An unusual case of acute glaucoma in Sturge-Weber syndrome
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Purpose
Sturge-Weber syndrome is a phakomatosis with involvement of the eyelids, conjunctiva, choroid, and retina. Congenital glaucoma is the most common ocular complication resulting from raised episcleral venous pressure. We present an unusual case of glaucoma induced by pupillary block in an 81-year-old woman with Sturge-Weber syndrome.

Methods
The patient was referred for acute loss of vision OD and right-sided headache, pain, and nausea. The visual acuity was light perception OD with an intraocular pressure (IOP) of 41 mm Hg. Slit-lamp examination showed diffuse corneal edema OD associated with pupillary occlusion leading to angle closure and acute glaucoma attack. No pathologic changes were evidenced in the left eye.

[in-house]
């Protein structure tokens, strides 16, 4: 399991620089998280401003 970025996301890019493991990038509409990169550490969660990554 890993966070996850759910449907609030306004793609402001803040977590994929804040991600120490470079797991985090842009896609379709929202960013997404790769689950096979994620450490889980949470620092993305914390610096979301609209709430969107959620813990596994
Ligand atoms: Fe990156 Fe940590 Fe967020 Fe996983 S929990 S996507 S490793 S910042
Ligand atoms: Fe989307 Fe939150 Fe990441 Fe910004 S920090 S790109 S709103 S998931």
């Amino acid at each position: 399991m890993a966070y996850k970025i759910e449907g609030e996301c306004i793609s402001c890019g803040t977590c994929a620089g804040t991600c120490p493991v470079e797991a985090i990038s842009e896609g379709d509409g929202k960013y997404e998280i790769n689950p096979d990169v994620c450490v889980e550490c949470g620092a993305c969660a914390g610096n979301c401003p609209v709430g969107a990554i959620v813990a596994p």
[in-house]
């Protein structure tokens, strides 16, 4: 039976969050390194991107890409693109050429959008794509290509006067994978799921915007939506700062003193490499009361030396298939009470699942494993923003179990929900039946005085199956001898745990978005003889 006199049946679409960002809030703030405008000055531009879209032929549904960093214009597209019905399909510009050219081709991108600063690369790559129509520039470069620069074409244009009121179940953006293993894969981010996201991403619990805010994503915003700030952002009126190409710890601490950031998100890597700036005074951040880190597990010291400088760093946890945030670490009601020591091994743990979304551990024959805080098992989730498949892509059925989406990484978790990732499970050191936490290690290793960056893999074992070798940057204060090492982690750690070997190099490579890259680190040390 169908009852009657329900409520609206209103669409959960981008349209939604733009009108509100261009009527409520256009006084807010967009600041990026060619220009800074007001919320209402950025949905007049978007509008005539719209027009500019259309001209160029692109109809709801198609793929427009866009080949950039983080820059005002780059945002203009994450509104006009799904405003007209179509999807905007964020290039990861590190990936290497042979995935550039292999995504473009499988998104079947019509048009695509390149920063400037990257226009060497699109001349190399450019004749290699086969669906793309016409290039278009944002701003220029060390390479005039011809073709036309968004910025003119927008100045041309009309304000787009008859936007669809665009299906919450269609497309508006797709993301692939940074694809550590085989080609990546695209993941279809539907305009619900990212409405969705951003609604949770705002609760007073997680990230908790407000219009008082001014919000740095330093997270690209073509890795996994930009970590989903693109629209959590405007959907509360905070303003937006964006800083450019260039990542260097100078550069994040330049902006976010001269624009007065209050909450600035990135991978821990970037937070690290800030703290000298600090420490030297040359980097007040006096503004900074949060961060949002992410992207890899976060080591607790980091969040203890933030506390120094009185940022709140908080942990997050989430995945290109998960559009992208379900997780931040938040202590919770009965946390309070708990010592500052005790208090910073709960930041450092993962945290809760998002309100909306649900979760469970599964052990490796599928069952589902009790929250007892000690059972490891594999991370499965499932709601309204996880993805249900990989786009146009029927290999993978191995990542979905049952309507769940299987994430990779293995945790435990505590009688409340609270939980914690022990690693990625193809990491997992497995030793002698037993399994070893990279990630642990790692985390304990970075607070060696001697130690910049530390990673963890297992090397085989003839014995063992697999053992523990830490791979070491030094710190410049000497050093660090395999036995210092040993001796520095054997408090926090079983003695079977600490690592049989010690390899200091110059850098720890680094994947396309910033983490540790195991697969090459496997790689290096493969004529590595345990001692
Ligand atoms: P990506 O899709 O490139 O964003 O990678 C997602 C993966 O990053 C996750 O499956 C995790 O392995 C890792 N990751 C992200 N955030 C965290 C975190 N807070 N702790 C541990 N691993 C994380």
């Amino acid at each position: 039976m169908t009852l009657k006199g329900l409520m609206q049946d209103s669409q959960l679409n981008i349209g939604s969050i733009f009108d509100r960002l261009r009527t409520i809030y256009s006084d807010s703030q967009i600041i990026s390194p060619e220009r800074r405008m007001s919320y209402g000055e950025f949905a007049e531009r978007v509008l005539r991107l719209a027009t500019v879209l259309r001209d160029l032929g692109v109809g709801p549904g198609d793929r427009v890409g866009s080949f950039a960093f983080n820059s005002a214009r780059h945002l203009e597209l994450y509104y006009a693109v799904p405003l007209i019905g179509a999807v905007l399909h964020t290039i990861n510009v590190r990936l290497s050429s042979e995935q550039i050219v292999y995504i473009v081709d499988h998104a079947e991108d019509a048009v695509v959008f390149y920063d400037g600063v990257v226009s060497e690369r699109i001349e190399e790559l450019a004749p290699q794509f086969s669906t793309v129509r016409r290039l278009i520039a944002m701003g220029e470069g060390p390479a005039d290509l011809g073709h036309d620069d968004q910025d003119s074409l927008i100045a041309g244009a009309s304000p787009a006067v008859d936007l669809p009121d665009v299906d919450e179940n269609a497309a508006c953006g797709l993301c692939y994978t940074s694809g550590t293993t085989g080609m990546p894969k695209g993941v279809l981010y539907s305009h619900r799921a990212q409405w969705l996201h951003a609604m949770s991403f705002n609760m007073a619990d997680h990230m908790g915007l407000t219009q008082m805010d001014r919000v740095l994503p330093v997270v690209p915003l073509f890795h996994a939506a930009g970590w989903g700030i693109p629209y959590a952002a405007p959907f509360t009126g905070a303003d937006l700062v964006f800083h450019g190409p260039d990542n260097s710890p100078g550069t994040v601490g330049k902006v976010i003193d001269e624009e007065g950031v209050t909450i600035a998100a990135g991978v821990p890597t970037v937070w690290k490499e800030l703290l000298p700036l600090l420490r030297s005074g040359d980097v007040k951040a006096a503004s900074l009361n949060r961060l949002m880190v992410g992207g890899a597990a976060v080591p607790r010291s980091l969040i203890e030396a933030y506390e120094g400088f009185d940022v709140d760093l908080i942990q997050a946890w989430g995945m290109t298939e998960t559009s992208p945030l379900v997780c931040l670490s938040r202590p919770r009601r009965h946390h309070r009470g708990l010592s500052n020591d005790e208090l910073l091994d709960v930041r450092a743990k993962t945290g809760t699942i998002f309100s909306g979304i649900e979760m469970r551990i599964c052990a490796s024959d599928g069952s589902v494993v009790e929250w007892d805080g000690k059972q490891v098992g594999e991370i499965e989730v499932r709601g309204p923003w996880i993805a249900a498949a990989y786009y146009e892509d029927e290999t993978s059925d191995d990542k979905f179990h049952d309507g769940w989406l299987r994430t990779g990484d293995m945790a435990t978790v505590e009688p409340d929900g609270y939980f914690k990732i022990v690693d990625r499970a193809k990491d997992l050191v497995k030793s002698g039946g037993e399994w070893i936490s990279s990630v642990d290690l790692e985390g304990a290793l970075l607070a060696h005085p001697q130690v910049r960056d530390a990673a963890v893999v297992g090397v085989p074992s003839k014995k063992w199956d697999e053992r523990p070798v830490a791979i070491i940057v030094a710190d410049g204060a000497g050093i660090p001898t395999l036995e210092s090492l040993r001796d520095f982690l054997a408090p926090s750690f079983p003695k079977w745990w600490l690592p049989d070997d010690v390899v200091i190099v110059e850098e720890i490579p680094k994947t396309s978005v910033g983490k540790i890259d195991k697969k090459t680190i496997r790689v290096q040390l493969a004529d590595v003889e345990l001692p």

Results
The raised IOP was partly relieved following administration of intravenous acetazolamide 250 mg, accompanied by relief of both pain and nausea. Laser iridotomy was performed OD, reducing the IOP to 22 mm Hg. The patient underwent cataract surgery with pupil membrane removal, leading to IOP of 17 mm Hg, but visual acuity remains unchanged due to optic nerve atrophy.

Conclusions
This case supports the importance of involving an ophthalmologist in the management of Sturge-Weber syndrome, with monitoring of IOP, since early management of glaucoma can modify the visual outcome.

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